by Leah Siegel
I once had an acting instructor who, whenever he got frustrated with the work of my male classmates, would go off on them about the privileges of their gender.
“Women have to work 10 times harder while competing for less work,” he’d say. “In a typical play, there will probably be two female roles – and one of them will be a maid.”
Things have been changing, though. From Daisy Ridley’s Rey in Star Wars to the all-female crew of Annihilation, it’s not uncommon to see a female action star grace the big screen. The sexual harassment scandals which rocked cultural institutions from Hollywood to Broadway over the past year have further sparked important conversations on power and gender in the entertainment industry.
Enter stage left the Femme Series at The Cultch: a month dedicated to the work of female and female-identifying artists. Executive Director Heather Redfern launched the series a couple years back. “It’s allowed me to be very forthright about including work that has some pretty good, hard-hitting feminist content,” she says.
Last year the series was just starting up again as the Canadian theatre world had its own #MeToo moment, when a co-founder of prominent Toronto theatre Soulpepper was accused of sexual harassment. “One of the most successful events of the series [last year] was just an opportunity where we invited women and men, whoever wanted to come from the arts community, to a cocktail party, and to talk to each other,” Redfern recalls. “Something that simple — just inviting people in to have a conversation — was really empowering for all of us.”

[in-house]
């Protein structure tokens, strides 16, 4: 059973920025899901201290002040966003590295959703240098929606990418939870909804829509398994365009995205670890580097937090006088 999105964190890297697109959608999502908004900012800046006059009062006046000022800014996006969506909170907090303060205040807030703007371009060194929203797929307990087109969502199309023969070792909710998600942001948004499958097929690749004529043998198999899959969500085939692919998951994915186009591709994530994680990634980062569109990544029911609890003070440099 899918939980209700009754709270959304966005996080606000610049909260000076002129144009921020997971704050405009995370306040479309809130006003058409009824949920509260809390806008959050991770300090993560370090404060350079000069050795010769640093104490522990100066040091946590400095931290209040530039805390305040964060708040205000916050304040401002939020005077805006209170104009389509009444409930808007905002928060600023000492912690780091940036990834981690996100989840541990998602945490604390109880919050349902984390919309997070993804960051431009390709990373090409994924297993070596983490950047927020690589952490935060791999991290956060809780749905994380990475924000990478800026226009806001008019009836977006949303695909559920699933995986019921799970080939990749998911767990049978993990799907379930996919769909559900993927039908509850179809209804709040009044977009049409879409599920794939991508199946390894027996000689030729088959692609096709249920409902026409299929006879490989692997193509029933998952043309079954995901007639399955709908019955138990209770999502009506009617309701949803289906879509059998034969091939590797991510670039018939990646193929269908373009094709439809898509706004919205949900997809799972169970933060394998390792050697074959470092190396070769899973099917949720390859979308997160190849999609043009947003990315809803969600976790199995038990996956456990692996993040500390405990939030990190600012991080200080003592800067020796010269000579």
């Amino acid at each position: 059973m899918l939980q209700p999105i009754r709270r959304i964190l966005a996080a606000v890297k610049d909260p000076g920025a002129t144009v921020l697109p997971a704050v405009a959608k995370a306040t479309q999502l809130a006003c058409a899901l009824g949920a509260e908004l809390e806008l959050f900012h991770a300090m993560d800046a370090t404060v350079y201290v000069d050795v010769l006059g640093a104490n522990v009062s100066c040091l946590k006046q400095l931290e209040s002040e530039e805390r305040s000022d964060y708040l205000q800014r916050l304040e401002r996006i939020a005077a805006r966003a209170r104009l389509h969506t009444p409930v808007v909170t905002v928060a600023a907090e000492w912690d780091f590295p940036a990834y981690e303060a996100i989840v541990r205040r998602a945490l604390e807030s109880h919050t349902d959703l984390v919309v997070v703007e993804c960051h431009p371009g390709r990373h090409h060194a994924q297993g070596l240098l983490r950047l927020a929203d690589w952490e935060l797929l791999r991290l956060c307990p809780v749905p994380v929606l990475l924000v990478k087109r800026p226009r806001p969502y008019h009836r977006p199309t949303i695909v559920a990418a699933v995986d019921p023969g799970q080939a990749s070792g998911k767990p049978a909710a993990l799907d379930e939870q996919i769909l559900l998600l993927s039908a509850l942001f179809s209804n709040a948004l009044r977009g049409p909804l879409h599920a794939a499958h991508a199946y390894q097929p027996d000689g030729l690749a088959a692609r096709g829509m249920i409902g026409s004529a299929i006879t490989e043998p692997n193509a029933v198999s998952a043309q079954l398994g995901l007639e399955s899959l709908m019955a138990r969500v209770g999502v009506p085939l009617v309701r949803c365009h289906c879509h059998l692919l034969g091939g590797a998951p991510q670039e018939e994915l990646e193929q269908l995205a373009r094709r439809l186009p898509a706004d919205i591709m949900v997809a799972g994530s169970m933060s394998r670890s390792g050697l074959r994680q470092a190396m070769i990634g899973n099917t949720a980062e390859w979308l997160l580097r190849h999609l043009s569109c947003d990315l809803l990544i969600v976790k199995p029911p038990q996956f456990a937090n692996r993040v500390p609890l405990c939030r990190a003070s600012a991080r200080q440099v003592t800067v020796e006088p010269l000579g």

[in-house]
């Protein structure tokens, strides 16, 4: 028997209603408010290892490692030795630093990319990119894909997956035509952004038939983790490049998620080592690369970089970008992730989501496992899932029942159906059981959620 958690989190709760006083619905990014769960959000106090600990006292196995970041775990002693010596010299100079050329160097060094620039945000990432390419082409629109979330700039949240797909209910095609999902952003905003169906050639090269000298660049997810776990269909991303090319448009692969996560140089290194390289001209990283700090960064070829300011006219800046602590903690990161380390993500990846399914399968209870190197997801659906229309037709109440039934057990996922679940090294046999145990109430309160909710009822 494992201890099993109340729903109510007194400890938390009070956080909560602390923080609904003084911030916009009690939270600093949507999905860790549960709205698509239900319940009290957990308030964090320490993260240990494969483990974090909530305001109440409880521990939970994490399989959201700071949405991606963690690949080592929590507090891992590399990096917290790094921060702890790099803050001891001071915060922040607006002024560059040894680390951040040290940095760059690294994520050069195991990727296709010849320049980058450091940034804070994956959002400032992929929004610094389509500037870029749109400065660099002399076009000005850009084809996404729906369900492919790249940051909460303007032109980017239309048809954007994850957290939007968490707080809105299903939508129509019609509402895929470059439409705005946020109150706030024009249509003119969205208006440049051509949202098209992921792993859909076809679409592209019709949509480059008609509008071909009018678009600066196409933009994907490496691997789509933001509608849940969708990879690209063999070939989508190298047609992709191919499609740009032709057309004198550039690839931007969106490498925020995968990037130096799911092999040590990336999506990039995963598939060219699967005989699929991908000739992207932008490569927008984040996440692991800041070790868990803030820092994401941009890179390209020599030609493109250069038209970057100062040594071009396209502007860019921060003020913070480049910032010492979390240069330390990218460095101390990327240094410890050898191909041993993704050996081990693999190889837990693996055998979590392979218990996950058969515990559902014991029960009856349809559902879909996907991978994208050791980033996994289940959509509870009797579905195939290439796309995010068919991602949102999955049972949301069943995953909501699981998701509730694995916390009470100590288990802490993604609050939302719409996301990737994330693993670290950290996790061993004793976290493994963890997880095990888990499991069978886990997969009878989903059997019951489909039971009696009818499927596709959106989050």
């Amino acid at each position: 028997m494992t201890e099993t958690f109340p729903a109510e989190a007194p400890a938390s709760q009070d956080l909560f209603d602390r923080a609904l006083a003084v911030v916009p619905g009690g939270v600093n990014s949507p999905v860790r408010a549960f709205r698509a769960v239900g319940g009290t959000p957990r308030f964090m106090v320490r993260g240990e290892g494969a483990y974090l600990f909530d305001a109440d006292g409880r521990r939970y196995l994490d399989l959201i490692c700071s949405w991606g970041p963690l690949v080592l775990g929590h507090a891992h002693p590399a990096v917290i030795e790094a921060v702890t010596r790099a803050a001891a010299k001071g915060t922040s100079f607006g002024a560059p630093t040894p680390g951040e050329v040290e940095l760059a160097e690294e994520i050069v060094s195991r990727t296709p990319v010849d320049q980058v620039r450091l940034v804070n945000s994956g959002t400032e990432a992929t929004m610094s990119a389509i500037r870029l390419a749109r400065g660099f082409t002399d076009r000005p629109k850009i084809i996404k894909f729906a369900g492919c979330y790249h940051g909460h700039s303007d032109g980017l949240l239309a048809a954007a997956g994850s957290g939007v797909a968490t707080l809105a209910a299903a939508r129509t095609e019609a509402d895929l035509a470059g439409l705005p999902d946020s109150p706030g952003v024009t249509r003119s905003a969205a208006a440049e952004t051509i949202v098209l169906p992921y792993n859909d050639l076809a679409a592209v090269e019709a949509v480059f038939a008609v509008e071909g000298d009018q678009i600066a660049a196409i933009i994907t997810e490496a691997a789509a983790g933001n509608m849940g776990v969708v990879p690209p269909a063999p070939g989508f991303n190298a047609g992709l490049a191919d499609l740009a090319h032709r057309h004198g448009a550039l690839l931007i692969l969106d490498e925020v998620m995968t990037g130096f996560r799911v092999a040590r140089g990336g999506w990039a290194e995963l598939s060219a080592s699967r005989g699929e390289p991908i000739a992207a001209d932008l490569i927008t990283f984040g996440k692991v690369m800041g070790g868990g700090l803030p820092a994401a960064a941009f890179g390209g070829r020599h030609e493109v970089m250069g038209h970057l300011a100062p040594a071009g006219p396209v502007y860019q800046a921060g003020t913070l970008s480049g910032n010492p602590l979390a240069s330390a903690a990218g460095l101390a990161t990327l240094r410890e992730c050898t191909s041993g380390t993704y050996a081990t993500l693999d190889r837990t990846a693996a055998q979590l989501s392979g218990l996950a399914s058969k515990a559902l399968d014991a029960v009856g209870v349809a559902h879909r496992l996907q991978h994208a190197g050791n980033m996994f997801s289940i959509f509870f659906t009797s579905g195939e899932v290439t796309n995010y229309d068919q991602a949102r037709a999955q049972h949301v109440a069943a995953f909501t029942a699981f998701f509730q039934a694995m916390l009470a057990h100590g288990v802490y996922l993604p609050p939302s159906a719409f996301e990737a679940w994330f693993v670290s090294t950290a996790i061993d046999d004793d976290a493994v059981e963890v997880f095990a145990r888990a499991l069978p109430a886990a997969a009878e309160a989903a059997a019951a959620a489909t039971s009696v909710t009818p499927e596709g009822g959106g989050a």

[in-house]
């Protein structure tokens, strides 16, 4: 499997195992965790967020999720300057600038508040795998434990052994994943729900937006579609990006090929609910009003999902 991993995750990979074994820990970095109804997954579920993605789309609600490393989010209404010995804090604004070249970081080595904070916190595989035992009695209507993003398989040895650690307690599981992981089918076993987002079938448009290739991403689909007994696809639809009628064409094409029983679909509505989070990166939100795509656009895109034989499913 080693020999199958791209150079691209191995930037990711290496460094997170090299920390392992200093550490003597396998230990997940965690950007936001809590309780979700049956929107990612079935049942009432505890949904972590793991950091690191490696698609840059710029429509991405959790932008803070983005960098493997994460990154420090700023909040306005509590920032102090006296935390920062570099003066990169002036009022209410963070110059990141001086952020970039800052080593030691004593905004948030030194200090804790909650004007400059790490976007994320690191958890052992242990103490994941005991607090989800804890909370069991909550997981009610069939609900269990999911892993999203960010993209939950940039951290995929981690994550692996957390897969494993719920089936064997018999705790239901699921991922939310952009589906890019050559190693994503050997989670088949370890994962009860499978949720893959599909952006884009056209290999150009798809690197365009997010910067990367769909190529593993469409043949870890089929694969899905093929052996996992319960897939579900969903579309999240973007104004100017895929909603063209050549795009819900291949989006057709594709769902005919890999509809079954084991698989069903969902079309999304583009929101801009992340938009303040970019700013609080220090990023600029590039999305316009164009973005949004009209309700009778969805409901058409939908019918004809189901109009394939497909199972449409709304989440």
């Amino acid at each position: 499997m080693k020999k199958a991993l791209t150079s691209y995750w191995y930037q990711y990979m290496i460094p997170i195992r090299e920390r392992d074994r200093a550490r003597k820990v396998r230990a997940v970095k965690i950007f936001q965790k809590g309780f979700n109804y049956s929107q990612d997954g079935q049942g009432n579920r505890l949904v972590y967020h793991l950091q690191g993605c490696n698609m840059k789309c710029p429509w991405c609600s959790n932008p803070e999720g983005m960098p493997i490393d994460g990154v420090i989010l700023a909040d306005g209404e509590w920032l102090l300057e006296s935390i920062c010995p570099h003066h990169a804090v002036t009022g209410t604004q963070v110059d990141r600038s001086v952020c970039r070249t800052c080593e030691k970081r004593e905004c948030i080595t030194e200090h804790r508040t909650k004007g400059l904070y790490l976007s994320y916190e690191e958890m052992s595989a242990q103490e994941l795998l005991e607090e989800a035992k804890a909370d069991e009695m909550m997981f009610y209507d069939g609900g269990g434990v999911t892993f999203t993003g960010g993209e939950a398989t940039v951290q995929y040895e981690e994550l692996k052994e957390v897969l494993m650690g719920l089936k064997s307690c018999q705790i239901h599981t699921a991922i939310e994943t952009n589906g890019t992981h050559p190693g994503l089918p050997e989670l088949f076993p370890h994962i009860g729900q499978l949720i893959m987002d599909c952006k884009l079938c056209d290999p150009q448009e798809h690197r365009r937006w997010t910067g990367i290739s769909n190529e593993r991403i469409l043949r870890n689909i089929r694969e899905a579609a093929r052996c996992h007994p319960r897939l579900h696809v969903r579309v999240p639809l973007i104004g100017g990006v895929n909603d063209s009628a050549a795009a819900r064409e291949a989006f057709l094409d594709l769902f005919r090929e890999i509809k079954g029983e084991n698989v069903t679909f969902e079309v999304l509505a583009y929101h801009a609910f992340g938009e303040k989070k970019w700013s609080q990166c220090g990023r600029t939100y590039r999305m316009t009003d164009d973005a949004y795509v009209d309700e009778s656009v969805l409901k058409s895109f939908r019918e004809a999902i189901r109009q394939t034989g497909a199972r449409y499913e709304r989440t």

And that combination of empowerment and creating connections within a community is ultimately what Redfern hopes for with the series. “I want people to come away feeling more empathetic, powerful and strong — like they’re part of something, like they’re not alone,” she says.
The series starts with a musical group from Ukraine with international influences. “They sing in several different languages, but they’re really rooted in very traditional Ukrainian music, as well,” Redfern says. “It’s like the accordion meets Pussy Riot. It’s very political.”
Later in January comes a cross between a karaoke session and what Redfern describes as “basically a feminist rant.” Don’t let that intimidate you, though. “I saw Power Ballad in Edinburgh in the summer of 2017, and at first I thought, ‘I’m not going to like this,’” Redfern says, “and by the end I was in tears; I was singing along. It’s a perfect example of why the Femme Series is important, because it’s short, it’s not really a full-length piece, but my god is it ever powerful, and strong, and sexy.” Before attending, study up on your Blondie, Redfern advises.
Much Ado About Nothing
The series officially concludes with a comedy by Shakespeare — with a twist. Much Ado is pleasant little romp in the countryside in which most characters have both the maturity and the hormone levels of your average middle schooler. No tragedy à la Othello or Romeo and Juliet here — but a classic nonetheless. In a reversal of what would have been the norm in Shakespeare’s time, female actors will be playing all the roles in this take by Classic Chic (the first local company to be included in the Femme Series).
During the span of the series, The Cultch will host a number of other related events. Highlights include feminist karaoke with Julia Croft of Power Ballad on January 25, and a performance by Hawaiian singer and hula dancer Kaumakaiwa Kanaka’ole on January 27. Details can be found at thecultch.com.
The Femme Series runs from January 15-February 16 at the Cultch.feminism, femme series, local, The Cultch, theatre